I understand that as a country, we had some major body image problems (likely on account of how fat our country has become). So, our nation began telling big girls they were beautiful and that they need not strive for the perfection they see on tv, which was a noble cause. However, rather than simply boost larger girls esteem, it seems to have created a rift between the two ends of the spectrums, with one being more socially acceptable to make fun of than the other. "Only dogs like bones". Instead of empowering all women, it has simply placed them against each other. Skinnier girls are now more self conscious than ever. Larger girls are so full of "big mama" pride and they've so thoroughly embraced their bodies that they no longer striving to lead healthier lives.
Bottom line. Did that positive body image campaign do more good or bad?
For the record, the whole healthy body campaign I'm referring to isn't in reference to any specific campaign, but rather a compilation of many small campaigns over several years.
The modeling industry is also slowly transitioning back to a healthier, albeit still skinny, size. I remember a year or so ago a Victoria's Secret model wasn't going to be allowed to walk or model or something until she put on some weight.
It started out beautifully, but it got so twisted and over complicated that people started getting hurt. Bigger girls gained confidence and began throwing skinny girls under the bus with remarks like "only dogs go for bones" and others, skinny girls were so outnumbered by the new uprising of of big beauties that they couldn't really retaliate.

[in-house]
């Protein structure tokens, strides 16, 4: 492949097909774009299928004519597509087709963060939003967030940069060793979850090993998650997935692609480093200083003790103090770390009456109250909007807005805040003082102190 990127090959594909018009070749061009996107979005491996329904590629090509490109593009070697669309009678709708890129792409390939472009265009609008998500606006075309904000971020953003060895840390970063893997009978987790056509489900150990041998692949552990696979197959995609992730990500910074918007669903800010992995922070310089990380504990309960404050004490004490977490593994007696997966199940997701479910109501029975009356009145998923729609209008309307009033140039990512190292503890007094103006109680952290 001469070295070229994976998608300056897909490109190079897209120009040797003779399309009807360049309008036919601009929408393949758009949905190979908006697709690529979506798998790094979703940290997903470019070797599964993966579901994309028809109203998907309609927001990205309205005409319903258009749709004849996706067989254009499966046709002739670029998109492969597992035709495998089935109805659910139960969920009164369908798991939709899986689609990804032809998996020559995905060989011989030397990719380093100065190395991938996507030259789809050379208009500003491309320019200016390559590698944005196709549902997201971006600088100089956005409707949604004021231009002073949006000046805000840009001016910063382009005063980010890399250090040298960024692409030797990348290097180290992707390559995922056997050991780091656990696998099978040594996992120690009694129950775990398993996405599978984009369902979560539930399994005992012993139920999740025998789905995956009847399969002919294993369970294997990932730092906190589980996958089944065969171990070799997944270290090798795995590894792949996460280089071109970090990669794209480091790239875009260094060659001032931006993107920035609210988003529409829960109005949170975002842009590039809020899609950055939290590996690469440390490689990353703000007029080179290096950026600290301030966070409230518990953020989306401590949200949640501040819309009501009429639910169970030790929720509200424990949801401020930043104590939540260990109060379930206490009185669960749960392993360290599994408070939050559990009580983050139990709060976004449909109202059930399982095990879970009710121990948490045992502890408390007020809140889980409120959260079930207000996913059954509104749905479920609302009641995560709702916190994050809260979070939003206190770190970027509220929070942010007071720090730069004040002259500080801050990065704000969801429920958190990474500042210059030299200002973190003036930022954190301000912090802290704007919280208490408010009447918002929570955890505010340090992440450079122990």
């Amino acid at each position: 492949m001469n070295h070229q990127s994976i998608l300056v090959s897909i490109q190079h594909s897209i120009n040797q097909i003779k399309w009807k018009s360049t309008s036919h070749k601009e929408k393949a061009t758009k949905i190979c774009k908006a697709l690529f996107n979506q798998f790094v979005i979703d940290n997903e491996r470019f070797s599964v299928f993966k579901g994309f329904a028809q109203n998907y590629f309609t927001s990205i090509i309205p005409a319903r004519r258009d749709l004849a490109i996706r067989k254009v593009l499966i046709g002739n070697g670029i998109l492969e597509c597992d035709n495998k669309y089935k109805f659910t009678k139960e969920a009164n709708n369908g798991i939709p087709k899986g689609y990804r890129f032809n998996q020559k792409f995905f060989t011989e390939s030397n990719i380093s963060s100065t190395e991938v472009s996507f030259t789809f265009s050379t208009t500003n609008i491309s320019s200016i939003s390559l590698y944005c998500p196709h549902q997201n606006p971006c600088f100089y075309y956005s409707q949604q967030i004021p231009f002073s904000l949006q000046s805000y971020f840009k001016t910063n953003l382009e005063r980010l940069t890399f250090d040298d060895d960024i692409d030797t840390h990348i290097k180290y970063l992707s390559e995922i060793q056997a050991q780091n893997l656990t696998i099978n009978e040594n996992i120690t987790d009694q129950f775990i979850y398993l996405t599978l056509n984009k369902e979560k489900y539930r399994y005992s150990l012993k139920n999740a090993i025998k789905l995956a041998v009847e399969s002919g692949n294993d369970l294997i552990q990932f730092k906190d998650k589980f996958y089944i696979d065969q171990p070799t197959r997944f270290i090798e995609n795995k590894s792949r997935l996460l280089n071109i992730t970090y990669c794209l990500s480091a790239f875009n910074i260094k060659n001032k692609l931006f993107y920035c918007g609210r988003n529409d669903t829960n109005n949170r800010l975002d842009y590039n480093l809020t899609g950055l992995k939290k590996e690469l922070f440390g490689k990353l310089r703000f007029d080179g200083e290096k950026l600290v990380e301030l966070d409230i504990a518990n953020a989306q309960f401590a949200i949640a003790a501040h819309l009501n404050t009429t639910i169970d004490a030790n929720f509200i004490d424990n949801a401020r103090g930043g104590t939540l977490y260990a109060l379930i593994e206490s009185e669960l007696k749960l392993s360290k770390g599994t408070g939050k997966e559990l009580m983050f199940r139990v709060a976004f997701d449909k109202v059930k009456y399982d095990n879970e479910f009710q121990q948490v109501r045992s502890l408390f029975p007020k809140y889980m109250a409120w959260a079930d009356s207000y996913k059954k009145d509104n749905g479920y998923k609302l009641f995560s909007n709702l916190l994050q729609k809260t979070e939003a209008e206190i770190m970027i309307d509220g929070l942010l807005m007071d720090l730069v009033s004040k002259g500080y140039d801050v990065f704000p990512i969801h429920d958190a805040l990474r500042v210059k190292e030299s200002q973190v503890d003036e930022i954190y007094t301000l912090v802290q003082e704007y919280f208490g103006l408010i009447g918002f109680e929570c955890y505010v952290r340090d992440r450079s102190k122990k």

So then we had some females calling their fat rolls "curves" and marching around thinking their unhealthy weight was something to be proud of. Not only that, but suddenly skinny girls are supposed to be unattractive and "unfemminine"? Bitch, please.
If you're all skin and bones, you need to go have some cake because you're unhealthy. If you're a walking ball of lard, you need to lay off the cake because you're unhealthy.
I know I'm speaking in extremes, but that's the way most of this has been portrayed in social media so that's how I'm going to lay it down here.
Anybody else think that America kind of overdid it with the whole "Love Your Body" campaign? No as I generally find gals be they thin or overweight tend to have low self-image and body issues.
Did that positive body image campaign do more good or bad? A. The campaign had an overall positive effect In my opinion it did more 'good' as it seems more overweight gals have some self-esteem.
"Instead of empowering all women, it has simply placed them against each other." Meh in my opinion the campaign didn't do this as gals were seemingly always placed against each other in accordance to conflicting male desires of beauty such as - curvy vs thin, blonde vs brunette, butts vs bust, etc.
I'm conflicted. On one hand it's good that bigger girls are proud and happy with heir bodies.